At present, EU legislation only protects sound recordings for 50 years, whereas music and lyrics are protected for the life of the creator plus 75 years.
This means that while the original songwriter earns songwriting royalties, session musicians and their families lose valuable income after the 50-year term expires. In the US, the term of protection for sound recordings lasts 95 years.
Unhappy British session musicians have joined together with Phonographic Performance Ltd, which collects broadcast royalties on behalf of 40,000 musicians to produce Copyright Gap, an album to raise awareness of the perceived shortfall in current legislation.
Copyright Gap features British music from the past 50 years, including works by The Beatles, The Who, the Kinks and the Jam. The widower of Lonnie Donegan was one of the first to donate a track to the album – Cumberland Gap, a record that topped the charts in 1957. ‘What seems most unfair about all this is that someone like Lonnie works all his life and then there’s nothing at the end of it, not even a pension’, Mrs Donegan said to The Times yesterday.
The effect of the lobbying at government level remains to be seen. As IP Review Online reported at the end of last year, the Gower Review chose not to recommend a change to the 50-year term of protection for sound recordings. Indeed, on 26 April, to mark World IP Day, Andrew Gowers told weekly technology law podcast OUT-LAW Radio, that he had actually considered lowering the term to less than 50 years, stating: ‘I could have made a case for reducing it based on the economic arguments, [but] in the end we took the politically prudent course. To be honest reducing it in any case would be a very big international debate. It would stand very little chance of making headway in Europe.’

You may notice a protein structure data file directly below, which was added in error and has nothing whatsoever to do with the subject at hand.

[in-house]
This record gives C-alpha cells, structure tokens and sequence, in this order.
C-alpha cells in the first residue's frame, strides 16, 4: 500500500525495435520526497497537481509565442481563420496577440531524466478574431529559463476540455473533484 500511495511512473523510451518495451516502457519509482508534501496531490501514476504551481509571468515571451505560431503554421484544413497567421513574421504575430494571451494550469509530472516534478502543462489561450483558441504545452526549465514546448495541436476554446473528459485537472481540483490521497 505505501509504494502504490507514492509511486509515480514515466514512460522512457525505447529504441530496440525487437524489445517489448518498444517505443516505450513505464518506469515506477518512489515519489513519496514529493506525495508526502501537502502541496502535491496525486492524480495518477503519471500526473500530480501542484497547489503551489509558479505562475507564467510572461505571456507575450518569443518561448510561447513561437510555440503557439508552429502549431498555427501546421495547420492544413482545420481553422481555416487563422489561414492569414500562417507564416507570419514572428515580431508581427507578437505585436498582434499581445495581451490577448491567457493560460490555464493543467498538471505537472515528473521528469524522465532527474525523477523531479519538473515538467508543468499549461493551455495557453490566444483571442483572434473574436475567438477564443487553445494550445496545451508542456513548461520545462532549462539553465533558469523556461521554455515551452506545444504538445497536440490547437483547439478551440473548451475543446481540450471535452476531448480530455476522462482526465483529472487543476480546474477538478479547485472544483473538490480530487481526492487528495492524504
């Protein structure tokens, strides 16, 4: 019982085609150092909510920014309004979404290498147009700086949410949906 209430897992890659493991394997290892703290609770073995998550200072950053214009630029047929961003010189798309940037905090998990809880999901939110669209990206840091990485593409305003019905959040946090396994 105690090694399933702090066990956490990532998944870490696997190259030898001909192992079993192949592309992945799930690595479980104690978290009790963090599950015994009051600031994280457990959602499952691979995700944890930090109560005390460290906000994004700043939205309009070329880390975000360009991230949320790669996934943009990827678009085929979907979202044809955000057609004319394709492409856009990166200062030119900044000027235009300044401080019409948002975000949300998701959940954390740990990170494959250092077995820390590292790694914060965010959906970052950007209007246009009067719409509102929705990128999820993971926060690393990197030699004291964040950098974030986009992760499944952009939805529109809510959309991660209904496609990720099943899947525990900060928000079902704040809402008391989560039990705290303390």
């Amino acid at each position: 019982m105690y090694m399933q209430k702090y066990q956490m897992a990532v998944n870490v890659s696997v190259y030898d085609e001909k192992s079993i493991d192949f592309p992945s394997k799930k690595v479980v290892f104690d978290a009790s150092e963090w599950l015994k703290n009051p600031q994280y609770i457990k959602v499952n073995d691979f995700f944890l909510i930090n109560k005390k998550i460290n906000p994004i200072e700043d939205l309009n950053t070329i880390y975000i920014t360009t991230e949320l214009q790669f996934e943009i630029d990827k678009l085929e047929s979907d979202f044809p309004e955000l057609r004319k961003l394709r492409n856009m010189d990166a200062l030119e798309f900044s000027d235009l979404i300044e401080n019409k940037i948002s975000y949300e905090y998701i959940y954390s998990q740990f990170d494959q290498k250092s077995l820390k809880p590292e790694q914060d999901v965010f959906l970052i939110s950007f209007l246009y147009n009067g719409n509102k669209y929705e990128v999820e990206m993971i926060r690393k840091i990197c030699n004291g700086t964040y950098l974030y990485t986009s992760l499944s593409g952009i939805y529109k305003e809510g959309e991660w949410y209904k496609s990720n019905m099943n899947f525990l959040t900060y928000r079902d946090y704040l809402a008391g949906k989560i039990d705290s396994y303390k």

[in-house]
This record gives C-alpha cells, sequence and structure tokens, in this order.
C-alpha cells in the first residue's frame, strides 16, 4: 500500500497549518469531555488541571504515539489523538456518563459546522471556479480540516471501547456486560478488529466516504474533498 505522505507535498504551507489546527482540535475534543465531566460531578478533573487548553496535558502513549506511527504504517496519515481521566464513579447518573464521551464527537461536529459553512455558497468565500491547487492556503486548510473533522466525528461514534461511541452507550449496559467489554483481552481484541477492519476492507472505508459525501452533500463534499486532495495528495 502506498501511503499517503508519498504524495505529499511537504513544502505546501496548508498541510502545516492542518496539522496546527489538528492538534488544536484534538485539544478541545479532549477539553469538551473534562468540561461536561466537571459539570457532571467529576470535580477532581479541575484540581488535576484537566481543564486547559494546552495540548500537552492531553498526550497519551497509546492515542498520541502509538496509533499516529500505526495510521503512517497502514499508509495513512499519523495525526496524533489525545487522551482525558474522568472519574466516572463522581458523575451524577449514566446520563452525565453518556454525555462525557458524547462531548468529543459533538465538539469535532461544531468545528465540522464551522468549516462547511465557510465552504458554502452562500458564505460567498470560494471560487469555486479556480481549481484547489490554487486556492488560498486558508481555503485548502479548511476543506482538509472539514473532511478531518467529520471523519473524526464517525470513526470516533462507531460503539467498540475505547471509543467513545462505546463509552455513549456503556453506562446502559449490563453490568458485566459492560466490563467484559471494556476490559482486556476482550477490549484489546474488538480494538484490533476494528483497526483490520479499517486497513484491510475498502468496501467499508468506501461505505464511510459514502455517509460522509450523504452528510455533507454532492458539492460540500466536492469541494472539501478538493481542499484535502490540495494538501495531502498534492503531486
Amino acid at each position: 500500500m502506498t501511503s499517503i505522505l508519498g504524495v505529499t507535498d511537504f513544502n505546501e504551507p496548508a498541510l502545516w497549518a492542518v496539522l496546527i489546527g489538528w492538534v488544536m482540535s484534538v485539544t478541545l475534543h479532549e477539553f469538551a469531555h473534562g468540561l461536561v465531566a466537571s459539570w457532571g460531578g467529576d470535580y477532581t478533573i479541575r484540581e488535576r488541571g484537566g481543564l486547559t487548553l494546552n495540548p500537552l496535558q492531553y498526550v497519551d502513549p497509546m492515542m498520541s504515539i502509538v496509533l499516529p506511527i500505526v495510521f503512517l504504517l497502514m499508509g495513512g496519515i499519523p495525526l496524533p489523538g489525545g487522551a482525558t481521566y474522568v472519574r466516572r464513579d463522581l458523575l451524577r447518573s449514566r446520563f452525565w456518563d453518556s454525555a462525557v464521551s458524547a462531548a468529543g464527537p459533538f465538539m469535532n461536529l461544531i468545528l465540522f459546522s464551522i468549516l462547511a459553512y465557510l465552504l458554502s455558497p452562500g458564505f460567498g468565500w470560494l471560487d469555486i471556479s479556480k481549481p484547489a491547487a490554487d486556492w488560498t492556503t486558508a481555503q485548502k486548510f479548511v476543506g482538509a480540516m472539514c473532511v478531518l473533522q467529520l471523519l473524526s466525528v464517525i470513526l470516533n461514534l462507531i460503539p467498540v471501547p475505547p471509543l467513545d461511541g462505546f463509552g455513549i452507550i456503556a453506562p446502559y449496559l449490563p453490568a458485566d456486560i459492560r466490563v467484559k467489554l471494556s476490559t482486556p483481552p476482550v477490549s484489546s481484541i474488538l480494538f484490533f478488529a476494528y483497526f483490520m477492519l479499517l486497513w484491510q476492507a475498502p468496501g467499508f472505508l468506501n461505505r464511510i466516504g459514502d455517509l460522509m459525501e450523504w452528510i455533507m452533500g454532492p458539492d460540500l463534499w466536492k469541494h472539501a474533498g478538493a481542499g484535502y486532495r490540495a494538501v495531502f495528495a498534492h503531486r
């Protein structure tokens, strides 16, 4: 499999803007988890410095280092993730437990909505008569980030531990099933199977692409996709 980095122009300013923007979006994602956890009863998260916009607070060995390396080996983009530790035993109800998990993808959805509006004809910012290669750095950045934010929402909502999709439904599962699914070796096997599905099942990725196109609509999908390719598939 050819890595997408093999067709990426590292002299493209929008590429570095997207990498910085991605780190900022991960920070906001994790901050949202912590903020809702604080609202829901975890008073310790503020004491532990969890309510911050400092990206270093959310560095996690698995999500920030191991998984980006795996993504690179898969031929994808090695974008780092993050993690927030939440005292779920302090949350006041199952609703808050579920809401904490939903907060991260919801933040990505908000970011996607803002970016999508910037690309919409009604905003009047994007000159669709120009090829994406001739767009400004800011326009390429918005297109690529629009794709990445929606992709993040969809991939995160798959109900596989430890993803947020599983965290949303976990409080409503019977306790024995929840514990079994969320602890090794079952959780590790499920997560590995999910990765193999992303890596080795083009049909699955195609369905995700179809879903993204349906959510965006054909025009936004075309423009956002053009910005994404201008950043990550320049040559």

He also reminded music industry critics that the debate needed to be seen in a wider context: ‘You have to start from the realisation that IP is in fact a global system. It just happens to operate through national jurisdictions,’ he said. ‘So the idea that dear old Britain would somehow reinvent the rules of the road and in just one country is almost laughable. The fact is it is an international system operating in many cases through international treaties.’